By the way, thank you for enjoying my reviews, blue!! That's very encouraging!

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The fact that he was so frightened and ended up in an institution over some phony photograph makes little sense to me.
That's why I thought that this Al line: "Ended up in the loony bin. Never bothered anyone..." was like something written by a newbie. It was like "oh, Tommy, REALLY?!" "Yay! How cute! The bad guy got his just desserts!!!" Haha!! Come on! I know that kids used to see this show, too, but that was so "innocent" (just to say something) it was funny. Maybe we're led to believe that he also ended up in the loony bin because of the implications from it (i. e. him not getting what he wanted in the end, and he just got so stressed out and frustrated about it that he couldn't bear it anymore), but it still has a very naive and light-hearted outcome.
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Old 11-21-2013, 05:26 PM   #11
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Quote:
Originally Posted by Donofrio_QLTD
Maybe we're led to believe that he also ended up in the loony bin because of the implications from it (i. e. him not getting what he wanted in the end, and he just got so stressed out and frustrated about it that he couldn't bear it anymore), but it still has a very naive and light-hearted outcome.
True, the institution could have been a more indirect effect such as Al's extended time in Vietnam after Sam sent Maggie out onto the field to take the pulitzer photo. The novel Pulitzer beautifully fills in the gaps of that chain and shows fans an example of the domino effect of Sam's actions. The action which initiates the chain doesn't even need to be significant. Such as in Return of The Evil Leaper, when just Sam's leap in made a significant change(saved two lives).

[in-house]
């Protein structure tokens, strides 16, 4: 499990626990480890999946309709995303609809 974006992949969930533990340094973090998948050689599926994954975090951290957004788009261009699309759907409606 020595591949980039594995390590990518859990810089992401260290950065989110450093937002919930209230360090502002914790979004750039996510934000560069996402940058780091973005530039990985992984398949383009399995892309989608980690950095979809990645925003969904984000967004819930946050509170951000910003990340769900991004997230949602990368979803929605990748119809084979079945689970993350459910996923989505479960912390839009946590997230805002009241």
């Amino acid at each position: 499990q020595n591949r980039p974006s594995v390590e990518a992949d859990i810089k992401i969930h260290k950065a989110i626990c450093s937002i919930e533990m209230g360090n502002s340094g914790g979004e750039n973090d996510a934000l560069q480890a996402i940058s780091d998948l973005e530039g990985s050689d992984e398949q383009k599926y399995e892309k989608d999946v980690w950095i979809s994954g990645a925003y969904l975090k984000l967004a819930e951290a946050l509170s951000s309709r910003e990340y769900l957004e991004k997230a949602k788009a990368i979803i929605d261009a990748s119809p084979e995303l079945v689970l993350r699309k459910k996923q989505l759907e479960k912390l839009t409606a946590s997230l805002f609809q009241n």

An abuser's actions tend to be driven by their own childhood experiences such as having been abused themselves. Perhaps the threat of the photo sent him back to some former trauma that lead him down a road of depression or even PTSD.

I as well enjoy your reviews Donofrio, gives me a reason to visit a thread and re-write mine. I hope I don't overthink anything in a way that is distasteful for anyone. It's simply a habit of enjoyment as a fan.
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Old 11-22-2013, 02:03 AM   #12
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I as well enjoy your reviews Donofrio, gives me a reason to visit a thread and re-write mine. I hope I don't overthink anything in a way that is distasteful for anyone. It's simply a habit of enjoyment as a fan.
Oh, thank you so much! And of course not!! Never distasteful at all!! Most of your observations are actually quite interesting. Never ever hold them back, and never believe that you overthink anything or that what you say is distasteful in some way. That's what this site and these forums are for, after all. We're all fans and we all belong to the same Universe when we're all reunited here.
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Old 11-22-2013, 04:34 PM   #13
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That's good to hear.
Keep your reviews going, they draw me to the discussion and since my opinions of most episodes are changing since I was last active on this forum I enjoy re-writing my reviews. Honestly I don't at all like how I sound in some of my older posts.